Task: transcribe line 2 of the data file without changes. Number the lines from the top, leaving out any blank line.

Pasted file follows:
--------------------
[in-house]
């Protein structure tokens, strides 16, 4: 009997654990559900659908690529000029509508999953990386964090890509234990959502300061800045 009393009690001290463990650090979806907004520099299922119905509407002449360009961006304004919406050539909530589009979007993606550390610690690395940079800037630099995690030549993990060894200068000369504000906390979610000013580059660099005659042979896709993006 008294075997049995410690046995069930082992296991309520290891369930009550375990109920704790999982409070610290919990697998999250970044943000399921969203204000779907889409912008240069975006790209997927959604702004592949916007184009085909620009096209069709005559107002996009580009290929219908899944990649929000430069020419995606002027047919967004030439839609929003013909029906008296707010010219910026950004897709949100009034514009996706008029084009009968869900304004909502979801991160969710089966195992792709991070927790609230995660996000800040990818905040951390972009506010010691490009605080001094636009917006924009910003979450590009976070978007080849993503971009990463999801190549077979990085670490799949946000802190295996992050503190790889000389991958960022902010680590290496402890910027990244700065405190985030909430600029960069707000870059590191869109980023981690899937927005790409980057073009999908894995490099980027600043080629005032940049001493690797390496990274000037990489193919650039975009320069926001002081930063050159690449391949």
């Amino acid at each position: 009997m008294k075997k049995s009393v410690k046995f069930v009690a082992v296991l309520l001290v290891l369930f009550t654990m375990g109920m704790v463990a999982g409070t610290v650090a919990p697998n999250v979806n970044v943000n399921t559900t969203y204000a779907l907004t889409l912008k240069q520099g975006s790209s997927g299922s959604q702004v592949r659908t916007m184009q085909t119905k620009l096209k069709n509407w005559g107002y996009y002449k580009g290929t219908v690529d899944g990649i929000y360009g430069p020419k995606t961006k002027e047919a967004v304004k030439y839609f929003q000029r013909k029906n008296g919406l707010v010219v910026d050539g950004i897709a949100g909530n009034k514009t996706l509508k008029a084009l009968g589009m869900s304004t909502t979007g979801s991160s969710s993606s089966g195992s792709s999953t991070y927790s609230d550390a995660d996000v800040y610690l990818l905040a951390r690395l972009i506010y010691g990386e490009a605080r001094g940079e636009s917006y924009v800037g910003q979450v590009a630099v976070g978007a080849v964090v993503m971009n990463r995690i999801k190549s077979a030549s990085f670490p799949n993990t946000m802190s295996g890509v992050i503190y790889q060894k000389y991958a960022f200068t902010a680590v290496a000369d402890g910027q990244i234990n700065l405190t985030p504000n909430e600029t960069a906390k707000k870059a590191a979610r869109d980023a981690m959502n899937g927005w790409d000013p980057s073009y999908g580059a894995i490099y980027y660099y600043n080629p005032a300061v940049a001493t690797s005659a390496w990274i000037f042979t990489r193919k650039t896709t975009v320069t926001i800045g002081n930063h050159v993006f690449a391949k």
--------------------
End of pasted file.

């Protein structure tokens, strides 16, 4: 009997654990559900659908690529000029509508999953990386964090890509234990959502300061800045 009393009690001290463990650090979806907004520099299922119905509407002449360009961006304004919406050539909530589009979007993606550390610690690395940079800037630099995690030549993990060894200068000369504000906390979610000013580059660099005659042979896709993006 008294075997049995410690046995069930082992296991309520290891369930009550375990109920704790999982409070610290919990697998999250970044943000399921969203204000779907889409912008240069975006790209997927959604702004592949916007184009085909620009096209069709005559107002996009580009290929219908899944990649929000430069020419995606002027047919967004030439839609929003013909029906008296707010010219910026950004897709949100009034514009996706008029084009009968869900304004909502979801991160969710089966195992792709991070927790609230995660996000800040990818905040951390972009506010010691490009605080001094636009917006924009910003979450590009976070978007080849993503971009990463999801190549077979990085670490799949946000802190295996992050503190790889000389991958960022902010680590290496402890910027990244700065405190985030909430600029960069707000870059590191869109980023981690899937927005790409980057073009999908894995490099980027600043080629005032940049001493690797390496990274000037990489193919650039975009320069926001002081930063050159690449391949």